Lightning Gun: Does 1+6d damage. Does additional damage against mechanicals.* (1s,1w)
Special Ammo: Magnesium: Used with machine guns. If the target takes damage from the initial hit, roll 4d at the beginning of their next action. (1s, .5w)
Special Weapon:  Bombs: You can bomb ground targets. A narrative effect, so no damage recorded. Assume two bombs, double weight for a second set. No Light chassis. (1s, 1w)
Special Weapon: Concussion: Creates an area of effect which can be used to do damage (6d+ 1d per target at highest armor, divided evenly). Alternately can be used to tag everything in that range. Affects all models with a base within 1. (1s, 1w)
Special Weapon: Rockets: This weapon does 9d damage. It reduces the number needed to do damage by 1 and does extra damage to ground targets. Assume two shots, double the weight for a second set. Goes in a straight line, the width of the base forward (or rear). (1s, 1.5w)
Special Weapon: Sonics: Grants a +1 bump to tagging an opponent with a distraction. Useful against many kinds of monsters. Excellent panic inducer. (1s, .5w)
Special Weapon: Tracers: When you hit with this weapon, it automatically “Sets Up” the next attack by an ally this round. Also useful for igniting fuel. (1s, .5w)
Turret: You may give a standard weapon a 360 degree arc (Machine Gun, Autocannons, Lightning Gun). Medium or Heavy Only. (1s, .5w)

FLIGHT SYSTEMS
Booster: When performing a straight move you may kick in your Booster to go an additional ‘2’ length. Useable three times before recharging. Light or medium only. (1s, .5w)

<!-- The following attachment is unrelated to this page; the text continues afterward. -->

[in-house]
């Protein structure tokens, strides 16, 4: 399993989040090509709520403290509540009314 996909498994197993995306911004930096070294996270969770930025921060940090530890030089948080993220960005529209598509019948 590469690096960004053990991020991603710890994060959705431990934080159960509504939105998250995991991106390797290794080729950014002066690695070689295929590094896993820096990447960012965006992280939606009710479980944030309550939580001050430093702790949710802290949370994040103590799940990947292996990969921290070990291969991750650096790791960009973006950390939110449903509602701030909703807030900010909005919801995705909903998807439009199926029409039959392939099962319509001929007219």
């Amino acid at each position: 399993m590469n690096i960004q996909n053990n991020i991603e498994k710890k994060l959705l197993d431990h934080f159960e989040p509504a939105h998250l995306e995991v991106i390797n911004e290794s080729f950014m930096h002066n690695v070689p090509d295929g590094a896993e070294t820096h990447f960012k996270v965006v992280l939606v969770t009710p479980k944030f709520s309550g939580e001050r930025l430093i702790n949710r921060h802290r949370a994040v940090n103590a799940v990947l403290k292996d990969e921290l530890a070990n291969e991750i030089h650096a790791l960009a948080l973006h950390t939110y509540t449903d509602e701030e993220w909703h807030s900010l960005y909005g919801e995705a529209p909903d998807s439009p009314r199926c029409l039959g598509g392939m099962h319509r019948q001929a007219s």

Dive Brakes: You can drop from High to Low in a single movement. You do +2d when diving to do a strafing run on ground targets. Light or medium only. (1s, 0w)
Overthruster: Your plane may make a straight 6 move, considered stressful. Light chassis only. (1s, .5w)
Responsive Controls: Once per fight you may spend a fate point to reduce damage taken from an attack (after DR) to 1 point. Light only. (1s, 0w)
Stall Enhancer: Stalls are not stressful. You may choose facing afterwards.  Light only. (1s, 0w)
Stunt Wings: Your plane may make a curved 3 move, left or right, and immediately reverse. This is stressful. Light chassis only. (1s, 1w)

OTHER ADD ONS
Cargo Box: Your plane has better and more secure capacity for cargo or passengers. Medium (one person+ worth) or heavy only (two people+ worth). (1s, .5w)
Co-Pilot: If you take a random system hit, your co-pilot gets taken out first (no roll).  Once per scene, if the Co-Pilot’s still there, they may make a Repair check to clear a Plane Damage consequence. No Light chassis. (1s, 1w)
Enhanced Sighting: You can see extreme distances and gain a +1 to create advantages for surveillance at a distance. (1s, 0w)
Flares: Useful for blinding close planes, signaling the fleet, drawing off heat seekers, creating distractions, and igniting fuel. Much easier to use than a flare pistol. (1s, .5w)
Grappling Hook: Used for effects like snatching things or event performing some stunts. Can be used to cause damage. (1s, .5w)
Long Range Radio: You can maintain contact over great distances via the Aetheric relay system. (1s, 0w)
Medical Kit: You can perform serious treatment in the field, removing some consequences on the ground with medical skills. (1s, 0w)
Net Launcher: Can be used to tag a plane with an aspect. More useful against flying monsters. Can be used outside of combat for containment. (1s, .5w)
Night Navigator: You have sensors for night flying and suffer no penalties for such flights. (1s, 0w)
Quiet Motor: You can activate dampeners to reduce your engine’s noise. This can be used to gain an advantage, evade monsters, or sneak up on targets. Non-combat only. (1s, .5w)
Repair Kit: You can perform serious repairs in the field, removing Plane Damage and fixing some damaged systems on the ground.  (1s, .5w)
Scientific Instruments: Your plane can do some basic scans from the air. As well once landed you can use the system to do more sophisticated analysis on the ground. (1s, 0w)